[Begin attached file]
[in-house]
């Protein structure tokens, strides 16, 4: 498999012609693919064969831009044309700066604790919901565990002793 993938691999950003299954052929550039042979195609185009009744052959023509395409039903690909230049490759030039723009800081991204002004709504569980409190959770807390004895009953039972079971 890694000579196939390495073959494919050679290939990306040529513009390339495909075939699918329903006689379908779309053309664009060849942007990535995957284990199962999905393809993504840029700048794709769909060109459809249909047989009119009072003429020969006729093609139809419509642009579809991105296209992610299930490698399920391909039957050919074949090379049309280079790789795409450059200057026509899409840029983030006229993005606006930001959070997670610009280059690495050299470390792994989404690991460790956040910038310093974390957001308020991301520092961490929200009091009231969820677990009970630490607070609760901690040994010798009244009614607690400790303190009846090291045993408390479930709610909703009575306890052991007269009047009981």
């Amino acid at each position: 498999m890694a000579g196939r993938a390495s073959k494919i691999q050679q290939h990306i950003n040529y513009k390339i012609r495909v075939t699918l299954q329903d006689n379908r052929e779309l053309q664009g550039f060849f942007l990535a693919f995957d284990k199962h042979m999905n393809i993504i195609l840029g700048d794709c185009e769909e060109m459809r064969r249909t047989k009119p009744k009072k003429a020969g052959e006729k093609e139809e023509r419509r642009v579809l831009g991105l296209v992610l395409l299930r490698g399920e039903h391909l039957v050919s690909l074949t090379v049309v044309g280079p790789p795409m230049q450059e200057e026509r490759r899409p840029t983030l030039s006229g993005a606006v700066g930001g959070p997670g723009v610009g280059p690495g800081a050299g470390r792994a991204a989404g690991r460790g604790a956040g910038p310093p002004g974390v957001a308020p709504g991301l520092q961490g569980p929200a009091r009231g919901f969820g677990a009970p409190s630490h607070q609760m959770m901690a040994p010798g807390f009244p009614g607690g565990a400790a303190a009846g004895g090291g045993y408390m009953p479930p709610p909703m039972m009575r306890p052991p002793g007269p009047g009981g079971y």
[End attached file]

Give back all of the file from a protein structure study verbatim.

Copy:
[in-house]
């Protein structure tokens, strides 16, 4: 498999012609693919064969831009044309700066604790919901565990002793 993938691999950003299954052929550039042979195609185009009744052959023509395409039903690909230049490759030039723009800081991204002004709504569980409190959770807390004895009953039972079971 890694000579196939390495073959494919050679290939990306040529513009390339495909075939699918329903006689379908779309053309664009060849942007990535995957284990199962999905393809993504840029700048794709769909060109459809249909047989009119009072003429020969006729093609139809419509642009579809991105296209992610299930490698399920391909039957050919074949090379049309280079790789795409450059200057026509899409840029983030006229993005606006930001959070997670610009280059690495050299470390792994989404690991460790956040910038310093974390957001308020991301520092961490929200009091009231969820677990009970630490607070609760901690040994010798009244009614607690400790303190009846090291045993408390479930709610909703009575306890052991007269009047009981």
């Amino acid at each position: 498999m890694a000579g196939r993938a390495s073959k494919i691999q050679q290939h990306i950003n040529y513009k390339i012609r495909v075939t699918l299954q329903d006689n379908r052929e779309l053309q664009g550039f060849f942007l990535a693919f995957d284990k199962h042979m999905n393809i993504i195609l840029g700048d794709c185009e769909e060109m459809r064969r249909t047989k009119p009744k009072k003429a020969g052959e006729k093609e139809e023509r419509r642009v579809l831009g991105l296209v992610l395409l299930r490698g399920e039903h391909l039957v050919s690909l074949t090379v049309v044309g280079p790789p795409m230049q450059e200057e026509r490759r899409p840029t983030l030039s006229g993005a606006v700066g930001g959070p997670g723009v610009g280059p690495g800081a050299g470390r792994a991204a989404g690991r460790g604790a956040g910038p310093p002004g974390v957001a308020p709504g991301l520092q961490g569980p929200a009091r009231g919901f969820g677990a009970p409190s630490h607070q609760m959770m901690a040994p010798g807390f009244p009614g607690g565990a400790a303190a009846g004895g090291g045993y408390m009953p479930p709610p909703m039972m009575r306890p052991p002793g007269p009047g009981g079971y």